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ments, under king William and queen Anne, were rewarded by munificent public grants, and a public funeral in Westminster-abbey.

Flor AL DIRECTORY.

Moss Privince Rose. Rosa muscosa. Dedicated to St. Julittu.

cruelty to ANIMA LS. To the Editor of the Every-Day Book.

Dear Sir, A great deal has been lately attempted, by men of feeling minds, to prevent wanton cruelty towards animals; which (unhappily even in this enlightened age,) is but too prevalent. The lower class of persons, to whom the care of the horse is intrusted, frequently possess less sense than those noble animals, which groan under their tyranny; we constantly find ignorant farriers, who think that a cure can only be effected, by most violent and painful remedies. It is to these brutal men, that the lameness of so many horses may be attributed; for, not understanding the beautiful and singular construction of the interior of a horse's foot, by cutting away the hoof they contract the foot, and gradually prevent the elasticity so necessary: thus by repeated shoeing, the foot is cramped, as much so, as a man's who would attempt to walk in a shoe considerably too tight for him. Lameness ensues, and these farriers pronounce the seat of lameness any where but where it actually exists; then comes firing and blistering, and every possible torture, and the poor animal lamed for life, long before his time, is consigned to the lowest drudgery, and subsequently to the dogs. The inhuman rate at which horses are driven in stage coaches, conduces greatly to mortality; this consumption of animal life is, in some instances, one in three annually. Soame Jenyns, whose works are well known, and who was himself a man of the finest feelings, in a paper On Cruelty to Animals, adverts to the disciples of Pythagoras, who held that the souls of men, and all other animals, existed in a state of perpetual transmigration, and that when by death they were dislodged from one corporeal habitation, they were immediately reinstated in another, happier r more miserable, according to their be

haviour in the former. Scame Jenyns favours this doctrine of transmigration, “first, from its justice; secondly, from its utility; and lastly, from the difficulty we lie under to account for the sufferings of many innocent creatures without it.” He says, “If we look around us, we cannot but observe a great and wretched variety of this kind; numberless animals subjected by their own natures to many miseries, and by our cruelties to many more, incapable of crimes, and consequently incapable of deserving them, called into being, as far as we can discover, only to be miserable for the service or diversion of others less meritorious than themselves, without any possibility of preventing, deserving, or receiving recompense for their unhappy lot, if their whole existence is cornprehended in the narrow and wretched circle of their present life.” He then F. to observe, that “the theory here inculcated, removes all these difficulties, and reconciles all these seemingly unjust dispensations, with the strictest justice. It informs us, that their sufferings may by no means be understood, but as the just punishments of their former behaviour, in a state, where by means of their vices, they may have escaped them. It teaches us, that the pursued and persecuted fox, was once probably some crafty and rapacious minister, who had purchased by his ill acquired wealth, that safety, which he cannot now procure by his flight; that the bull, baited with all the cruelties that human ingenuity, or human malevolence can invent, was once some relentless tyrant, who had inflicted all the tortures which he endures; that the poor bird, blinded, imprisoned, and at last starved to death in a cage, may have been some unforgiving creditor; and the widowed turtle, pining away life for the loss of her mate, some fashionable wife, rejoicing at the death of her husband, which her own ill-usage had occasioned. Never can the delicious repast of roasted lobsters excite my appetite, whilst the ideas of the tortures in which those innocent creatures have expired }. themselves to my imagination.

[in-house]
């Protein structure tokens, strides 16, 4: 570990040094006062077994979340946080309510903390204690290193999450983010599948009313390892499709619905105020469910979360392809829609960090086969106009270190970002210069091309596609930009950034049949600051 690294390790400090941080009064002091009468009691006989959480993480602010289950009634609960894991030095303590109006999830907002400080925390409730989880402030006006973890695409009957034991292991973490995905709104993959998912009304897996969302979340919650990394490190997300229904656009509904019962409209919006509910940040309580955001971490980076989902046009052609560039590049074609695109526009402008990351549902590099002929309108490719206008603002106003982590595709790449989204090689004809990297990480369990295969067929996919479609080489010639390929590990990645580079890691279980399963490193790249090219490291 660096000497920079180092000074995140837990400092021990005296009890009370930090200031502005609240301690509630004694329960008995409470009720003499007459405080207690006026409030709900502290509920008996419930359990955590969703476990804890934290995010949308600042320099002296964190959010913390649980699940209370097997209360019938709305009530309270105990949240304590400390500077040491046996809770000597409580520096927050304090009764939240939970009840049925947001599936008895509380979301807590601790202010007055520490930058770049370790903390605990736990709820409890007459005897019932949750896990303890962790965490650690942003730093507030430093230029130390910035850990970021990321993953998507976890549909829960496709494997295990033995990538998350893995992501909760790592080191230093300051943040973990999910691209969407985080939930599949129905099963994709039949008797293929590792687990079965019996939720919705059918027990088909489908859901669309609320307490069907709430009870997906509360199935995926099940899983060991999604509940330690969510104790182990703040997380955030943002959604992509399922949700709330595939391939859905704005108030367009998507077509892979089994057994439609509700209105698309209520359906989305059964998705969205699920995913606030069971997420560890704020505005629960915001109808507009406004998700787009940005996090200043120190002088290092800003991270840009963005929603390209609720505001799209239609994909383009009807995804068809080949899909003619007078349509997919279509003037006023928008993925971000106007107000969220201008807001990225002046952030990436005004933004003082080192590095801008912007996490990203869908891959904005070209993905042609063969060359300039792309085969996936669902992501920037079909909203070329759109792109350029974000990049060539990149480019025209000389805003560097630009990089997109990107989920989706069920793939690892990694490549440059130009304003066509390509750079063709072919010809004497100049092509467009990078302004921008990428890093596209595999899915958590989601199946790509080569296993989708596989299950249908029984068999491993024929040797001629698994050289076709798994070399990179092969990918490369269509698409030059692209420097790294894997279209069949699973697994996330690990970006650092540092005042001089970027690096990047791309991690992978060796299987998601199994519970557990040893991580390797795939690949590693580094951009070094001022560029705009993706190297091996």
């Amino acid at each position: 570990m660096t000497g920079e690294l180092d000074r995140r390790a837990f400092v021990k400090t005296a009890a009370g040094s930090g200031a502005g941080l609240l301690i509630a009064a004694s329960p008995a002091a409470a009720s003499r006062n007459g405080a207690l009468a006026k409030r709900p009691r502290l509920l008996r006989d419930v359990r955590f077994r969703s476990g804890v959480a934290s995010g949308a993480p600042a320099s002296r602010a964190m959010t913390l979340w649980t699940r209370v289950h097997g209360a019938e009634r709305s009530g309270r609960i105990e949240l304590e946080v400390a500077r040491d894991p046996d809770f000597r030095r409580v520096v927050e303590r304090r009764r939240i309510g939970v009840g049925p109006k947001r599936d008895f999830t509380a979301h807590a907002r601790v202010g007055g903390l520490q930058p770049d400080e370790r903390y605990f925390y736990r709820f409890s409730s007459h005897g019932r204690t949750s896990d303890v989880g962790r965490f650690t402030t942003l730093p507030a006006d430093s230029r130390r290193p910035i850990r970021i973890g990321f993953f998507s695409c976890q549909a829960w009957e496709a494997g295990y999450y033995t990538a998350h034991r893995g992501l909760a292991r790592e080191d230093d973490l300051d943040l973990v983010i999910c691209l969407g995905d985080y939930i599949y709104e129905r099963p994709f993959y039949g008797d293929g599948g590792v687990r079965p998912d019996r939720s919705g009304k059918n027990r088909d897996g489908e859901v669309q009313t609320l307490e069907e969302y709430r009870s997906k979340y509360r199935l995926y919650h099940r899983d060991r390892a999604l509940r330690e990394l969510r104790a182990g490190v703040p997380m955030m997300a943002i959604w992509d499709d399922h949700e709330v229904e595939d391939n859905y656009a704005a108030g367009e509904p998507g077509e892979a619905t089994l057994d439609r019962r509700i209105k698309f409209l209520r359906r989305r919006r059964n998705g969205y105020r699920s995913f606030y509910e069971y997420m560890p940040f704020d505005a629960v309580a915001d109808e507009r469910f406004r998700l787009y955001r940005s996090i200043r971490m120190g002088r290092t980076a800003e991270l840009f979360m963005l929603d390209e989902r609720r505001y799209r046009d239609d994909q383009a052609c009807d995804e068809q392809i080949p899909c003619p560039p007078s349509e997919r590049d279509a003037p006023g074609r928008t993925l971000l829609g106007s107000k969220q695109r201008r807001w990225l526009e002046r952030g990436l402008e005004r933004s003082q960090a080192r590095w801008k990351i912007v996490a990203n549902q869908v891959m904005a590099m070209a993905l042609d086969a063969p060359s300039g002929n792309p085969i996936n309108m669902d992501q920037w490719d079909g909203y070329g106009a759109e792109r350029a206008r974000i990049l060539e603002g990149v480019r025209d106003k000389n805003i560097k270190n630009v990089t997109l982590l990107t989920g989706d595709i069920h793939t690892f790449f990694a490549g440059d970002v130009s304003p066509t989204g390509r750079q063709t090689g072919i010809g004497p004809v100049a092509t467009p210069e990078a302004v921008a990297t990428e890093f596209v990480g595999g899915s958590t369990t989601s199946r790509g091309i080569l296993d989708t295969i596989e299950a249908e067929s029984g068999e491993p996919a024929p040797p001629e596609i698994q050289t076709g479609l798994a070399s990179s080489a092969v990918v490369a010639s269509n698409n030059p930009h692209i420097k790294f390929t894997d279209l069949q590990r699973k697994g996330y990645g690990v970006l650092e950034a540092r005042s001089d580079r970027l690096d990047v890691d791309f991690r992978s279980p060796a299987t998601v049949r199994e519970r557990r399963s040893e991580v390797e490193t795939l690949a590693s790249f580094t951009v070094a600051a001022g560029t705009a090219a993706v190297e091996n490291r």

ut when I consider that they must have once probably been Spaniards at Mexico, or Dutchmen at Amboyna, I fall too, with a good stomach and a good conscience. Never can I repose myself with satisfaction in a post chaise, whilst I look upon the starved, foundered, accelerated, and excoriated animals which draw it, as

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| TIIE EVERY-DAY BOOK.—JUNE 16.

| o mere horses, condemned to such unme- The SEAson. iss, | rited torments for my convenience, but I * I's reflect, they must have undoubtedly ex- To the Editor of the Every-Duy Book, ot isted in the fathers of the holy inquisi- Sir, so | tion. I very well know that these senti- The perusal of your remarks on the seaHe ments will be treated as ludicrous by . and the winds, in the Every-Day not many of my readers, but they are in them- Book, page 707, reminded me of some es | selves just and serious, and carry with oi! wrote at Ramsgate. If you know & them the strongest probability of their Wellington-crescent, where they were o, truth. So strong is it, that I cannot but composed, you know a very pretty place,

* for either summer or winter residence. I am, Sir, &c.

hope it will have some good effect on the conduct of those polite people, who are o too sagacious, learned, and courageous to - be kept in awe by the threats of hell and damnation; and I exhort every fine lady to consider, how wretched will be her condition, if after twenty or thirty years spent at cards, in elegant rooms, kept warm by good fires and soft carpets, she

should at last be obliged to change places with one of her coach horses; and every fine gentleman to reflect, how much more wretched would be his, if after wasting his estate, his health, and his life in extravagance, indolence, and luxury, he should again revive in the situation of s one of his creditors.”